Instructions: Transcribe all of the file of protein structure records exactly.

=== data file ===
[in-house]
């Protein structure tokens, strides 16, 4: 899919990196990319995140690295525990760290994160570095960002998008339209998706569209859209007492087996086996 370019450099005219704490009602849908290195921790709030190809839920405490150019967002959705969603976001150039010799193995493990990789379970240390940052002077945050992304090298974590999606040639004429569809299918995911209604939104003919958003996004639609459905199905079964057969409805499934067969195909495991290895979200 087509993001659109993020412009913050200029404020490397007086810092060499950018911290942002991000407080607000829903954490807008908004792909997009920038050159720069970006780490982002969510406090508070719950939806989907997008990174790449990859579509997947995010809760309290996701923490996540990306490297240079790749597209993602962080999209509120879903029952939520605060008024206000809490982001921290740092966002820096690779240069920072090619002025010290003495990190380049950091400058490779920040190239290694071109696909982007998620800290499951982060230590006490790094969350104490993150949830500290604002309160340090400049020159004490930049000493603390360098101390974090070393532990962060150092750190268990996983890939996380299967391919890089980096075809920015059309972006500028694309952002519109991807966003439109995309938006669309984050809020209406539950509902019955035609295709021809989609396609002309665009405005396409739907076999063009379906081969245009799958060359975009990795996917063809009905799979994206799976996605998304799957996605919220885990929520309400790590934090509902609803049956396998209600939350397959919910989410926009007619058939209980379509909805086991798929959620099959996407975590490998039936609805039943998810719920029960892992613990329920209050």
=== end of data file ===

[in-house]
């Protein structure tokens, strides 16, 4: 899919990196990319995140690295525990760290994160570095960002998008339209998706569209859209007492087996086996 370019450099005219704490009602849908290195921790709030190809839920405490150019967002959705969603976001150039010799193995493990990789379970240390940052002077945050992304090298974590999606040639004429569809299918995911209604939104003919958003996004639609459905199905079964057969409805499934067969195909495991290895979200 087509993001659109993020412009913050200029404020490397007086810092060499950018911290942002991000407080607000829903954490807008908004792909997009920038050159720069970006780490982002969510406090508070719950939806989907997008990174790449990859579509997947995010809760309290996701923490996540990306490297240079790749597209993602962080999209509120879903029952939520605060008024206000809490982001921290740092966002820096690779240069920072090619002025010290003495990190380049950091400058490779920040190239290694071109696909982007998620800290499951982060230590006490790094969350104490993150949830500290604002309160340090400049020159004490930049000493603390360098101390974090070393532990962060150092750190268990996983890939996380299967391919890089980096075809920015059309972006500028694309952002519109991807966003439109995309938006669309984050809020209406539950509902019955035609295709021809989609396609002309665009405005396409739907076999063009379906081969245009799958060359975009990795996917063809009905799979994206799976996605998304799957996605919220885990929520309400790590934090509902609803049956396998209600939350397959919910989410926009007619058939209980379509909805086991798929959620099959996407975590490998039936609805039943998810719920029960892992613990329920209050």